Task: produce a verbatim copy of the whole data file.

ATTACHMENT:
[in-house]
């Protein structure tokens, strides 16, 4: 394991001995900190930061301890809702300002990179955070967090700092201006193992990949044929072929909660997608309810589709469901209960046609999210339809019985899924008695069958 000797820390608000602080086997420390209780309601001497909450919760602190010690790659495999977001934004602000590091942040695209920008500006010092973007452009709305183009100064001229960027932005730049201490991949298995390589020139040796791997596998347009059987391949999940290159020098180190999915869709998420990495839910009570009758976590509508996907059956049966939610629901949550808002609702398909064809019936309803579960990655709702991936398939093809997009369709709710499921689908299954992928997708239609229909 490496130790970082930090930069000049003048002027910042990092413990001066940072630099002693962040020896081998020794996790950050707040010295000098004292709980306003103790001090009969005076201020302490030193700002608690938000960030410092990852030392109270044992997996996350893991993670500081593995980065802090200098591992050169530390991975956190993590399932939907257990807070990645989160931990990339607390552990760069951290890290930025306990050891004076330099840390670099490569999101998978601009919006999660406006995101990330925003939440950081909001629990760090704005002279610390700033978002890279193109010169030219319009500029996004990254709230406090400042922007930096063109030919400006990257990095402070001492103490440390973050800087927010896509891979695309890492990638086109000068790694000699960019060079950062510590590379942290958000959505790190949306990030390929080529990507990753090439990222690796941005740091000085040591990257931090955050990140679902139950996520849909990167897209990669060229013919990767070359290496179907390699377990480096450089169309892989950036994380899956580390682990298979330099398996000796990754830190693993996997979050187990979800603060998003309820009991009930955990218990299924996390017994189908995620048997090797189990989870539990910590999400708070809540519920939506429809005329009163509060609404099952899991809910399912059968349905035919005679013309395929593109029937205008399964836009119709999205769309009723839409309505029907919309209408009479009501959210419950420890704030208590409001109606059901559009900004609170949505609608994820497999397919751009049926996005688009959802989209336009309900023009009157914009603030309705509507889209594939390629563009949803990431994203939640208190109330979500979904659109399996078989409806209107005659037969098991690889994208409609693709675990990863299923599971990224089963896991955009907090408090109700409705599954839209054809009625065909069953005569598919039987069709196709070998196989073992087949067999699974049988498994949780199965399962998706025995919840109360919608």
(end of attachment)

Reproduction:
[in-house]
């Protein structure tokens, strides 16, 4: 394991001995900190930061301890809702300002990179955070967090700092201006193992990949044929072929909660997608309810589709469901209960046609999210339809019985899924008695069958 000797820390608000602080086997420390209780309601001497909450919760602190010690790659495999977001934004602000590091942040695209920008500006010092973007452009709305183009100064001229960027932005730049201490991949298995390589020139040796791997596998347009059987391949999940290159020098180190999915869709998420990495839910009570009758976590509508996907059956049966939610629901949550808002609702398909064809019936309803579960990655709702991936398939093809997009369709709710499921689908299954992928997708239609229909 490496130790970082930090930069000049003048002027910042990092413990001066940072630099002693962040020896081998020794996790950050707040010295000098004292709980306003103790001090009969005076201020302490030193700002608690938000960030410092990852030392109270044992997996996350893991993670500081593995980065802090200098591992050169530390991975956190993590399932939907257990807070990645989160931990990339607390552990760069951290890290930025306990050891004076330099840390670099490569999101998978601009919006999660406006995101990330925003939440950081909001629990760090704005002279610390700033978002890279193109010169030219319009500029996004990254709230406090400042922007930096063109030919400006990257990095402070001492103490440390973050800087927010896509891979695309890492990638086109000068790694000699960019060079950062510590590379942290958000959505790190949306990030390929080529990507990753090439990222690796941005740091000085040591990257931090955050990140679902139950996520849909990167897209990669060229013919990767070359290496179907390699377990480096450089169309892989950036994380899956580390682990298979330099398996000796990754830190693993996997979050187990979800603060998003309820009991009930955990218990299924996390017994189908995620048997090797189990989870539990910590999400708070809540519920939506429809005329009163509060609404099952899991809910399912059968349905035919005679013309395929593109029937205008399964836009119709999205769309009723839409309505029907919309209408009479009501959210419950420890704030208590409001109606059901559009900004609170949505609608994820497999397919751009049926996005688009959802989209336009309900023009009157914009603030309705509507889209594939390629563009949803990431994203939640208190109330979500979904659109399996078989409806209107005659037969098991690889994208409609693709675990990863299923599971990224089963896991955009907090408090109700409705599954839209054809009625065909069953005569598919039987069709196709070998196989073992087949067999699974049988498994949780199965399962998706025995919840109360919608």